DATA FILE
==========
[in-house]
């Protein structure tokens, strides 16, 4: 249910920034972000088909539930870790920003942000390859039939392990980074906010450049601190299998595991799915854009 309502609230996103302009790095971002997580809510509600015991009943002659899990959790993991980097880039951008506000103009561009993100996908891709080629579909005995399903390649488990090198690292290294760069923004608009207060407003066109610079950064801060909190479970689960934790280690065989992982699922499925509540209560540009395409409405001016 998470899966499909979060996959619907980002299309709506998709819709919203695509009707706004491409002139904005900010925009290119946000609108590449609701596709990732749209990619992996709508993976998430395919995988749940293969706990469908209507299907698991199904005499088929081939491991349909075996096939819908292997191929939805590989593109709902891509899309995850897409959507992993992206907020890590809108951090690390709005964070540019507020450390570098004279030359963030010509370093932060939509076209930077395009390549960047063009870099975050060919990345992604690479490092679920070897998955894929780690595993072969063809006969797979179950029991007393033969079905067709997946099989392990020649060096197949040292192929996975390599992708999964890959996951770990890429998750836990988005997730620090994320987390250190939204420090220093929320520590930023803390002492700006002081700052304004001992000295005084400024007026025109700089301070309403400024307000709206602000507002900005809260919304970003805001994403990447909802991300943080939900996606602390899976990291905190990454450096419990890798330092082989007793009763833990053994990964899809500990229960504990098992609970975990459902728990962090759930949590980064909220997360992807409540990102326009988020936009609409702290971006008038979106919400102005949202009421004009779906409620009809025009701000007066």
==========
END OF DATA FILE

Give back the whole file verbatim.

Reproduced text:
[in-house]
């Protein structure tokens, strides 16, 4: 249910920034972000088909539930870790920003942000390859039939392990980074906010450049601190299998595991799915854009 309502609230996103302009790095971002997580809510509600015991009943002659899990959790993991980097880039951008506000103009561009993100996908891709080629579909005995399903390649488990090198690292290294760069923004608009207060407003066109610079950064801060909190479970689960934790280690065989992982699922499925509540209560540009395409409405001016 998470899966499909979060996959619907980002299309709506998709819709919203695509009707706004491409002139904005900010925009290119946000609108590449609701596709990732749209990619992996709508993976998430395919995988749940293969706990469908209507299907698991199904005499088929081939491991349909075996096939819908292997191929939805590989593109709902891509899309995850897409959507992993992206907020890590809108951090690390709005964070540019507020450390570098004279030359963030010509370093932060939509076209930077395009390549960047063009870099975050060919990345992604690479490092679920070897998955894929780690595993072969063809006969797979179950029991007393033969079905067709997946099989392990020649060096197949040292192929996975390599992708999964890959996951770990890429998750836990988005997730620090994320987390250190939204420090220093929320520590930023803390002492700006002081700052304004001992000295005084400024007026025109700089301070309403400024307000709206602000507002900005809260919304970003805001994403990447909802991300943080939900996606602390899976990291905190990454450096419990890798330092082989007793009763833990053994990964899809500990229960504990098992609970975990459902728990962090759930949590980064909220997360992807409540990102326009988020936009609409702290971006008038979106919400102005949202009421004009779906409620009809025009701000007066």